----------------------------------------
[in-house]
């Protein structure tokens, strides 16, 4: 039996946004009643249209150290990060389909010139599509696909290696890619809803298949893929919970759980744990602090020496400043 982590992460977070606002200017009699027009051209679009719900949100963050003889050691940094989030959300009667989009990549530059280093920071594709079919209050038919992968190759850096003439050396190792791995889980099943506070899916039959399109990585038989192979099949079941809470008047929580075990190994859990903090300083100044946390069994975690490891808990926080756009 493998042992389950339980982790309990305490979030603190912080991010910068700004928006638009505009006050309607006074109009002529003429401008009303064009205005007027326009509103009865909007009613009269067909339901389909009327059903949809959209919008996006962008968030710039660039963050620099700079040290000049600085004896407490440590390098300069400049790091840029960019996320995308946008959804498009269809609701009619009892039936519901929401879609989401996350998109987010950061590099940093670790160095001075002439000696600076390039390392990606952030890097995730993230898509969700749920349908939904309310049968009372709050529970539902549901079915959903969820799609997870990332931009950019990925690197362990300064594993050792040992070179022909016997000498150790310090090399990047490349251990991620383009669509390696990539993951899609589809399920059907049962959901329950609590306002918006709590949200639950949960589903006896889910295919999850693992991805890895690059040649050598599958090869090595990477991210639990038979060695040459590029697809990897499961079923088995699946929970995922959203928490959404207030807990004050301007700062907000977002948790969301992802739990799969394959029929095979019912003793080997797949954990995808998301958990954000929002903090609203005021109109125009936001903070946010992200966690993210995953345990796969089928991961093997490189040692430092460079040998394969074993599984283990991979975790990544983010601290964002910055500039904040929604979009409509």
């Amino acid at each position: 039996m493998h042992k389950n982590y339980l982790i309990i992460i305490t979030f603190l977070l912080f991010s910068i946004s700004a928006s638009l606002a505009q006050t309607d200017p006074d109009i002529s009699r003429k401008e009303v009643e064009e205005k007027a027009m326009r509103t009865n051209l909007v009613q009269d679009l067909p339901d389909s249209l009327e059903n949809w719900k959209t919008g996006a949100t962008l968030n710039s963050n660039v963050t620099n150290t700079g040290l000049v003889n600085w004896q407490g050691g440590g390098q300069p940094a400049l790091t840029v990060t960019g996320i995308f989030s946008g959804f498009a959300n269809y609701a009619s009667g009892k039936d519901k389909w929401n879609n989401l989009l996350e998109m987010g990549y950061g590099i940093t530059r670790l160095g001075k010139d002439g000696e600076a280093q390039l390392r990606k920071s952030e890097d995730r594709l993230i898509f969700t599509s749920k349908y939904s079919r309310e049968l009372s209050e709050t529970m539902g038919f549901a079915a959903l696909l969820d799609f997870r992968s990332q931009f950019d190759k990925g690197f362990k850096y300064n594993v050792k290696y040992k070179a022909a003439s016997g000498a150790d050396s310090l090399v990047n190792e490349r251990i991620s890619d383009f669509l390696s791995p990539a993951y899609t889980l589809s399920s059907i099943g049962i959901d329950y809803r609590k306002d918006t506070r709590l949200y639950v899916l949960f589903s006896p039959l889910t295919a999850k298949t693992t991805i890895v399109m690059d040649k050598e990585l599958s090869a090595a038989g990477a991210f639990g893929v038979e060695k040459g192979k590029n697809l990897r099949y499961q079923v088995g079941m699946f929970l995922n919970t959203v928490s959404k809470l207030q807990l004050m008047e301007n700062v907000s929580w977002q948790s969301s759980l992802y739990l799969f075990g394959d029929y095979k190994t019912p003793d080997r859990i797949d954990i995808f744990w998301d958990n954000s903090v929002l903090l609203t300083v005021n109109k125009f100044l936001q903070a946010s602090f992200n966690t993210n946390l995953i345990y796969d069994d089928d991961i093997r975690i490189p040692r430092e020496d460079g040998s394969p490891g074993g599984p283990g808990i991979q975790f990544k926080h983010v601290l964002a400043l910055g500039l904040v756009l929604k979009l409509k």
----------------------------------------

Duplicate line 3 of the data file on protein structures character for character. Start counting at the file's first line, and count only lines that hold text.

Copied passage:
């Amino acid at each position: 039996m493998h042992k389950n982590y339980l982790i309990i992460i305490t979030f603190l977070l912080f991010s910068i946004s700004a928006s638009l606002a505009q006050t309607d200017p006074d109009i002529s009699r003429k401008e009303v009643e064009e205005k007027a027009m326009r509103t009865n051209l909007v009613q009269d679009l067909p339901d389909s249209l009327e059903n949809w719900k959209t919008g996006a949100t962008l968030n710039s963050n660039v963050t620099n150290t700079g040290l000049v003889n600085w004896q407490g050691g440590g390098q300069p940094a400049l790091t840029v990060t960019g996320i995308f989030s946008g959804f498009a959300n269809y609701a009619s009667g009892k039936d519901k389909w929401n879609n989401l989009l996350e998109m987010g990549y950061g590099i940093t530059r670790l160095g001075k010139d002439g000696e600076a280093q390039l390392r990606k920071s952030e890097d995730r594709l993230i898509f969700t599509s749920k349908y939904s079919r309310e049968l009372s209050e709050t529970m539902g038919f549901a079915a959903l696909l969820d799609f997870r992968s990332q931009f950019d190759k990925g690197f362990k850096y300064n594993v050792k290696y040992k070179a022909a003439s016997g000498a150790d050396s310090l090399v990047n190792e490349r251990i991620s890619d383009f669509l390696s791995p990539a993951y899609t889980l589809s399920s059907i099943g049962i959901d329950y809803r609590k306002d918006t506070r709590l949200y639950v899916l949960f589903s006896p039959l889910t295919a999850k298949t693992t991805i890895v399109m690059d040649k050598e990585l599958s090869a090595a038989g990477a991210f639990g893929v038979e060695k040459g192979k590029n697809l990897r099949y499961q079923v088995g079941m699946f929970l995922n919970t959203v928490s959404k809470l207030q807990l004050m008047e301007n700062v907000s929580w977002q948790s969301s759980l992802y739990l799969f075990g394959d029929y095979k190994t019912p003793d080997r859990i797949d954990i995808f744990w998301d958990n954000s903090v929002l903090l609203t300083v005021n109109k125009f100044l936001q903070a946010s602090f992200n966690t993210n946390l995953i345990y796969d069994d089928d991961i093997r975690i490189p040692r430092e020496d460079g040998s394969p490891g074993g599984p283990g808990i991979q975790f990544k926080h983010v601290l964002a400043l910055g500039l904040v756009l929604k979009l409509k």